“Power couple” Stan Jester, left, and his wife Nancy meet at their kitchen table.

“Power couple” Stan Jester, left, and his wife Nancy meet at their kitchen table.

The Jesters joke they soon will offer DeKalb taxpayers “one-stop shopping.”

“It’s one-stop shopping for people who want to complain [about county taxes or school problems],” Nancy Jester said. “You just call a Jester.”

Nancy Jester was sworn in Dec. 8 as the newest member of the DeKalb County Commission. On Jan. 5, her husband Stan Jester will be sworn in as a member of the DeKalb County school board.

Suddenly, the Dunwoody couple will consolidate a pair of the highest-ranking jobs in county government under one roof.

“This is the kitchen cabinet,” Nancy Jester joked one recent Saturday morning as the pair sat at their kitchen table during a break between their children’s weekend ball games. “It’s us sitting around the kitchen table.”

The Jesters met in Texas, where Stan grew up and Nancy, who was born in Columbus, Ga., was working at the time. They married, had their first child, and then moved to Georgia in 2003-4, they said. They now have three children — a daughter, now 11, and two sons, aged 9 and 7.

They got their start in DeKalb politics after their daughter enrolled in a DeKalb school. The two, now both 43, say they were like a lot of young DeKalb parents who didn’t like what they saw going on with the school administration and board at the time. There were charges of corruption and dysfunction and Nancy Jester believed the school board was out of touch with parents. “None of the board members had kids in school,” she said.

She started as a blogger, writing online for parents about DeKalb schools. She decided to run for school board and, in 2010, defeated incumbent board member Jim Redovian.

Soon, she, too, was off the board, removed in 2013 by Gov. Nathan Deal as he named replacements for six board members after the school system was placed on accreditation probation. She was the only ousted board member who did not contest her removal, resigning rather than pursuing an appeal through the courts.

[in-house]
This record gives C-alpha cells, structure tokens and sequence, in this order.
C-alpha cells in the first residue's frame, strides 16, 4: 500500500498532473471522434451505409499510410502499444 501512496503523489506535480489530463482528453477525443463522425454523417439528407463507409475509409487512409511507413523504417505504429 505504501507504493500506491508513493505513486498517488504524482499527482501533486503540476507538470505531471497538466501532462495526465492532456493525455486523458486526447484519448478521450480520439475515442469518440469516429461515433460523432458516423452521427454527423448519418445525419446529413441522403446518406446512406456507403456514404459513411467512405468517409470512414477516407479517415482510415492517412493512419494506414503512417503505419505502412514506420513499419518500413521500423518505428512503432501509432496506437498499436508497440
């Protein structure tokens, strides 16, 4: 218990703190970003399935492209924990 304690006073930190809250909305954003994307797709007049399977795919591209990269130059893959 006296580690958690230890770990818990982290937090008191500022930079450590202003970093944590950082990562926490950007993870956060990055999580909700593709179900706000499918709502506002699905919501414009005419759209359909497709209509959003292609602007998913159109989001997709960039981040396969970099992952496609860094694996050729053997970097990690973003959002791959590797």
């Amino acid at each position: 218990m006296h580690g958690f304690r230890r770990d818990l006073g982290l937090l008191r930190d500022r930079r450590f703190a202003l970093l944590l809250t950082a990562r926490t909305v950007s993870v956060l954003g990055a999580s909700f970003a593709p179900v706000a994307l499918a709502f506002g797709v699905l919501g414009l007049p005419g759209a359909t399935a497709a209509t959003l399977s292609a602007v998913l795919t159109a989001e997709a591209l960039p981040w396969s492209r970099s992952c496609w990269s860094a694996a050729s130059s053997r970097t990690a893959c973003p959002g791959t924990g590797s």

Later that same year, she campaigned for a higher schools-related position, running unsuccessfully for state Schools Superintendent.

Along the way, Stan Jester got interested in politics, too. He’s an IT guy who looks at things in terms of numbers. Nancy is an actuary, so she’s interested in numbers, too. Stan helped Nancy with her website and did analyses of county school budgets. “People all said, “Y’all need a hobby,’ Stan Jester said. “This is our hobby.”

Stan decided to run for the seat on the school board his wife had held. “Nancy had left the school board and I wanted to continue her work,” he said. He won without opposition.

He says his goals as a board member are to reduce class sizes, improve the daily rate of pay for teachers and shed light on the school budget.

Late last summer, Nancy Jester decided to run in a special election for the District 1 seat on the DeKalb Commission after veteran Commissioner Elaine Boyer was accused by federal prosecutors of misusing county funds. Boyer resigned and Jester won the five-candidate race for the seat after a Dec. 2 runoff.

Nancy Jester says she believes that Boyer’s crimes mean her district will bear more scrutiny than in the past. “The spotlight is really on this district,” she said. “I don’t care how much good will I’ve got, it should be short lived if I don’t [produce].”

Both Jesters say they want to change the ways things are done in DeKalb. And, if things don’t change, their constituents will know where to find them.

“The good thing is, they meet on Monday and we meet on Tuesday,” Nancy Jester said, “so come see the Jesters on Wednesday.”

 

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